In a year where the outlook appeared to be barren without Breaking Bad and True Detective in contention, House of Cards began as the default Emmy consensus front-runner earlier this year, says ADTV’s Ryan Showers. It just seemed to “fit” as the next Drama Series winner after having to stand by Breaking Bad for two Emmy cycles as a bridesmaid. In theory, House of Cards would be the perfect winner: it’s the show that “started it all” for Netflix’s original series success (if ever the time to make a declarative statement about the development of streaming to the television landscape, this is it); it’s rooted in film industry star-power (David Fincher and the two leading actors); and it has the qualities Emmy voters are attracted to (its somber tone, a political setting, upscale production values, and dramatic storylines and twists).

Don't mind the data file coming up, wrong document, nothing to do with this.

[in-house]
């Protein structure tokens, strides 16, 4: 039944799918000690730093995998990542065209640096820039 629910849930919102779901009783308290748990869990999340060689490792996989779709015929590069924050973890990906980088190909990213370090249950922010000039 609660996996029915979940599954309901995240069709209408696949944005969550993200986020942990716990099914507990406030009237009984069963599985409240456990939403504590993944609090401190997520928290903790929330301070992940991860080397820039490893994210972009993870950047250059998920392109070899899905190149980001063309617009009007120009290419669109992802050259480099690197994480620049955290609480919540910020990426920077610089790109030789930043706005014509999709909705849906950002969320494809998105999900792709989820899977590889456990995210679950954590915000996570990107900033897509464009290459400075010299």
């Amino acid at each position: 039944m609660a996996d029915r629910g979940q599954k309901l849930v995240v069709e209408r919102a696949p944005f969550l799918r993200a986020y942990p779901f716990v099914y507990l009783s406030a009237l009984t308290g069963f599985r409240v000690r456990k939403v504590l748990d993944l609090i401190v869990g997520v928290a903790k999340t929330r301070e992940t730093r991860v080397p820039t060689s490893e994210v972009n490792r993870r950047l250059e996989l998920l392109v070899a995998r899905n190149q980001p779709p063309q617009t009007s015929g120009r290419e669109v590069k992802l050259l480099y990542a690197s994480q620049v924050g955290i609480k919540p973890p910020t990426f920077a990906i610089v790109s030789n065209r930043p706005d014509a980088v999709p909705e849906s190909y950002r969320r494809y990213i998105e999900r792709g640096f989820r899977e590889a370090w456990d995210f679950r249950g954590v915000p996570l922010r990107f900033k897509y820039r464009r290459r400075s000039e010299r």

And voters would be wise to reward Netflix soon, as its influence is growing, and they have a great opportunity with the third season of House of Cards, which is the most independent season of the series to date. While Beau Willimon focused more on Frank Underwood’s climb to power in plot-driven arcs in its first two years, he the took the risk of letting the characters drive the narrative of the third season.